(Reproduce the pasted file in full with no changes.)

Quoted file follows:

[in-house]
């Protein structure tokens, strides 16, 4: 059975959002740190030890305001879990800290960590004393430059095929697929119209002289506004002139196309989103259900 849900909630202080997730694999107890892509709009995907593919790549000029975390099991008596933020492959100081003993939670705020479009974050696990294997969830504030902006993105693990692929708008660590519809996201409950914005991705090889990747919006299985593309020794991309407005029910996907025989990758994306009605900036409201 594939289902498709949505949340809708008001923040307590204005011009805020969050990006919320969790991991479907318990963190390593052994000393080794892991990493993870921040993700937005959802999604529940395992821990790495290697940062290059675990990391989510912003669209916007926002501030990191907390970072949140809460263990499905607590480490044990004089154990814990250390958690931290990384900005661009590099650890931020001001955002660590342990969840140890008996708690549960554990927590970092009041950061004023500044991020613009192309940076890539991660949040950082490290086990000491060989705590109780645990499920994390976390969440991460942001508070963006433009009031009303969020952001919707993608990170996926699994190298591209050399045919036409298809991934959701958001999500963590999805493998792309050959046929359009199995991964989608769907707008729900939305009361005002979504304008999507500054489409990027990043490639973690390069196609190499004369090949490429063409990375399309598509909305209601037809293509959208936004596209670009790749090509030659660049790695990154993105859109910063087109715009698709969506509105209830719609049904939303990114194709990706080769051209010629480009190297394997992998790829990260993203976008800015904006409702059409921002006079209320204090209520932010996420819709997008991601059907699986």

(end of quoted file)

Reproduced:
[in-house]
């Protein structure tokens, strides 16, 4: 059975959002740190030890305001879990800290960590004393430059095929697929119209002289506004002139196309989103259900 849900909630202080997730694999107890892509709009995907593919790549000029975390099991008596933020492959100081003993939670705020479009974050696990294997969830504030902006993105693990692929708008660590519809996201409950914005991705090889990747919006299985593309020794991309407005029910996907025989990758994306009605900036409201 594939289902498709949505949340809708008001923040307590204005011009805020969050990006919320969790991991479907318990963190390593052994000393080794892991990493993870921040993700937005959802999604529940395992821990790495290697940062290059675990990391989510912003669209916007926002501030990191907390970072949140809460263990499905607590480490044990004089154990814990250390958690931290990384900005661009590099650890931020001001955002660590342990969840140890008996708690549960554990927590970092009041950061004023500044991020613009192309940076890539991660949040950082490290086990000491060989705590109780645990499920994390976390969440991460942001508070963006433009009031009303969020952001919707993608990170996926699994190298591209050399045919036409298809991934959701958001999500963590999805493998792309050959046929359009199995991964989608769907707008729900939305009361005002979504304008999507500054489409990027990043490639973690390069196609190499004369090949490429063409990375399309598509909305209601037809293509959208936004596209670009790749090509030659660049790695990154993105859109910063087109715009698709969506509105209830719609049904939303990114194709990706080769051209010629480009190297394997992998790829990260993203976008800015904006409702059409921002006079209320204090209520932010996420819709997008991601059907699986």